By April Oldford
Charles Dickens’ Bleak House is social problem novel, regarding the terrible conditions for those living in Victorian England and a scathing critique of those among society who remained indifferent on the subject, particularly those whom Dickens’ felt concerned themselves with “telescopic philanthropy,” that is, charity with a narrowed focus on issues external to Britain, rather than issues closer to home (Dickens 52). One of the charitable targets of Dickens’ criticisms was Caroline Chisholm, the founder of the Family Colonization Loan Society, a foundation that “transferred Great Britain’s poor, unemployed and starving from the slums of London, Liverpool, Manchester, and other blighted urban areas to the ‘Bush’ and the new cities of Australia” (Allingham). There they could contribute their “energies” towards building a new empire and thus more “prosperous” futures for themselves (Allingham). Dickens satirizes her in the novel as the character Mrs. Jellyby, an irresponsible parent whose reformist labors are entirely mediated and textual. Mrs. Jellyby, while ignoring her unkept home and neglected spouse and children, spends her hours doing paperwork, writing letters and sending pamphlets for an essentially made-up Africa. On the other hand, in an edition of Punch, published in 1853, Chisholm is said the be the “second Moses in bonnet and in shawl.”
Punch, or The London Charivari, was a famous illustrated magazine known for its Victorian humour. Founded by Henry Mayhew, Joseph Stirling Coyne, and Mark Lennon in 1841, the magazine was closely associated with Dickens and was once radical and daring, but eventually “mellowed in outlook over the 1850’s” as it “began more to reflect the conservative views of that the growing portion of the British middle class” (Allingham “Punch”). A year after Bleak House’s release, an issue of Punch published a poem titled “A Carol on Caroline Chisholm.” The poem addresses the “British females of wealth and high degree, bestowing all [their] charity on lands beyond the sea”. At this time, middle and upper class English women were expected to devote themselves to charity work. An ideal Victorian woman was encouraged to invest themselves in the interests of the poor, raising money and creating societies to support those in need. Though the article has a definite air of mockery, it clearly holds a positive viewpoint in support of Mrs. Chisholm. The poet cleverly commends her for teaching the poor “self-reliance” in the place of “strikes, and mischief, and breaking of the law”. Chisholm ultimately saves the poor from their compelled debauchery and the remaining upper classes from witnessing it. Dickens’ openly supported Chisholm’s “scheme” when he published a number of British emigrants’ letters that earnestly support their dealings with Chisholm and her foundation. His support for the foundation remained on the side of the poor as he believed “in sending a steady succession of people of all laborious classes (not of any one particular pursuit) from places where they are not wanted, and are miserable, to places where they are wanted, and can be happy and independent” (Dickens qtd. in Allignham). Nevertheless, Chisholm was still the subject of Dickens’ satirical criticisms as Mrs. Jellyby in Bleak House, published nearly two years later.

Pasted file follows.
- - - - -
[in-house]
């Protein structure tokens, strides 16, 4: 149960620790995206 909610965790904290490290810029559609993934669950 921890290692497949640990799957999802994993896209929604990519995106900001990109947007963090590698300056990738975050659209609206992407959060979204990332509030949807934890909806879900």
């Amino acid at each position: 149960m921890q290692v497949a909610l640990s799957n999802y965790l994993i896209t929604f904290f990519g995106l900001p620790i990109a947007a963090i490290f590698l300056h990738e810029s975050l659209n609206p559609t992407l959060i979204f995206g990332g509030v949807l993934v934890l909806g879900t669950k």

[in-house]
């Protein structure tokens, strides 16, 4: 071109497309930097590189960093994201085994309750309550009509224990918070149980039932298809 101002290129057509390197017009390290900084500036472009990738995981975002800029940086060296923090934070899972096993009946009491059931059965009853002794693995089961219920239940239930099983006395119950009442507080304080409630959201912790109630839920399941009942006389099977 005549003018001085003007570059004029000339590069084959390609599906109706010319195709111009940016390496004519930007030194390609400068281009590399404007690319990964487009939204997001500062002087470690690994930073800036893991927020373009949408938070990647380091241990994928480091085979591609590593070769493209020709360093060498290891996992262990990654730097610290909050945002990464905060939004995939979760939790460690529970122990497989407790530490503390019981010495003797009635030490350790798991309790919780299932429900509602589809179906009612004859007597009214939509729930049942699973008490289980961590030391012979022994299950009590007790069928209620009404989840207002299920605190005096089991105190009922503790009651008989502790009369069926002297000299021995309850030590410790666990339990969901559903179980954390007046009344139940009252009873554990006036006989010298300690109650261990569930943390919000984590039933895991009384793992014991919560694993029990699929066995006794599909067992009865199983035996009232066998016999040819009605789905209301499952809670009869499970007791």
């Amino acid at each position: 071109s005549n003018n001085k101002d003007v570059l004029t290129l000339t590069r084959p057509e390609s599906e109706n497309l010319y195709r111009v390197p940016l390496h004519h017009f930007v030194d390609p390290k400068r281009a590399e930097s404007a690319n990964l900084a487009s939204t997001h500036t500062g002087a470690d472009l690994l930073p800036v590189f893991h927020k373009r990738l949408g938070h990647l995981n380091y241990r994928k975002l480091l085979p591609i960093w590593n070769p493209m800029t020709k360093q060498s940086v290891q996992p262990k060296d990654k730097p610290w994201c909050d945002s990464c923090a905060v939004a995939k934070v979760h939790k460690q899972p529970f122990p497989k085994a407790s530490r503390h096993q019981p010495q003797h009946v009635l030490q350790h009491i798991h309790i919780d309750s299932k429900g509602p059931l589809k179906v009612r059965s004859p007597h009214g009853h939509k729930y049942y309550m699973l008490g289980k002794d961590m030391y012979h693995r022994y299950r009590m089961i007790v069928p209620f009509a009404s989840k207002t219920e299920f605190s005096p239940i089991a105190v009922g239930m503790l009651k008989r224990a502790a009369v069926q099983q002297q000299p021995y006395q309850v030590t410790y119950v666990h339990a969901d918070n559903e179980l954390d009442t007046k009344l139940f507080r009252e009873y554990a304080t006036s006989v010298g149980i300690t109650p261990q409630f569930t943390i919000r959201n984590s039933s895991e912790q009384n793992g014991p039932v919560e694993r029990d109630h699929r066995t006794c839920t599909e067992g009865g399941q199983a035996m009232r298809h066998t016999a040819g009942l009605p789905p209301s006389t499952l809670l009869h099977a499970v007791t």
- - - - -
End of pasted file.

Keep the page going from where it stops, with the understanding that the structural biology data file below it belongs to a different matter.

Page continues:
He did so because he felt “the irresponsibility of religious bodies matches that of the law” and although he supported Chisholm’s legitimate cause, he recognized that “too often philanthropy was only incidentally occupied with its professed goals” (Johnson). Charity had become a tool for securing virtue and a fashionable means of gaining prestige and status among the upper and moneyed middle classes. Bleak House stars many characters that personify Dickens’ opinions of charity. He asserts through the voice of Mr. Jarndyce that “there are two classes of charitable people; one, the people who did a little and made a great deal of noise; the other, the people who did a great deal and made no noise at all” (123). Mrs. Jellyby (Caroline Chisholm), a member of the former charitable peoples, clearly disregards the notion of charity beginning at home. Her home is unkept and her children uncared for as she “involves the devotion of all [her] energies” towards improving the lives of the “natives of Borrioboola-Gha” (Dickens 35). The unkept home is a symbol for Britain as a nation and her uncared for children are the poor, working and under classes. Mrs. Jellyby’s telescopic focus on Africa acts as a humorous statement on Chisholm’s work in Australia: shipping away Britain’s problems rather than dealing with them. Though Chisholm clearly did a lot of good, she has been made an example, highlighting the problem within upper and moneyed middle classes who ignore their responsibility towards their poor, suffering counterparts, and whose charitable efforts towards Africa are in vain, as they merely act as attempts to solidify virtue and elevate status.
“A Carol On Caroline Chisholm.” Punch, Or The London Charivari 15 Dec. 1853. Vol. 25: 71. London. Print.
Allingham, Phillip V. “Punch, or the London Charivari (1841-1992) – A British Institution.” The Victorian Web 21 Feb. 2011: n. pag. Web. 5 Oct. 2013.
Allingham, Phillip V. “A Transcription of Charles Dickens’s ‘A Bundle of Emigrants’Letters’ (30 March 1850).” The Victorian Web 9 Mar. 2010: n. pag. Web. 5 Oct. 2013.
Burnett, John. “Working-Class Attitudes: Stoicism and Acceptance.” The Victorian Web Dec 2011: n.pag. Web. 5 Oct. 2013.
Cody, David. “Social Class.” The Victorian Web. 22 July 2002: n. pag. Web. 5 Oct. 2013.
Dickens, Charles. Bleak House. London, England: Penguin Books Ltd, 1853. Print.
Johnson, E.D.H. “Two Social Background.” The Victorian Web 4 Nov. 2011: n. pag. Web. 5 Oct. 2013.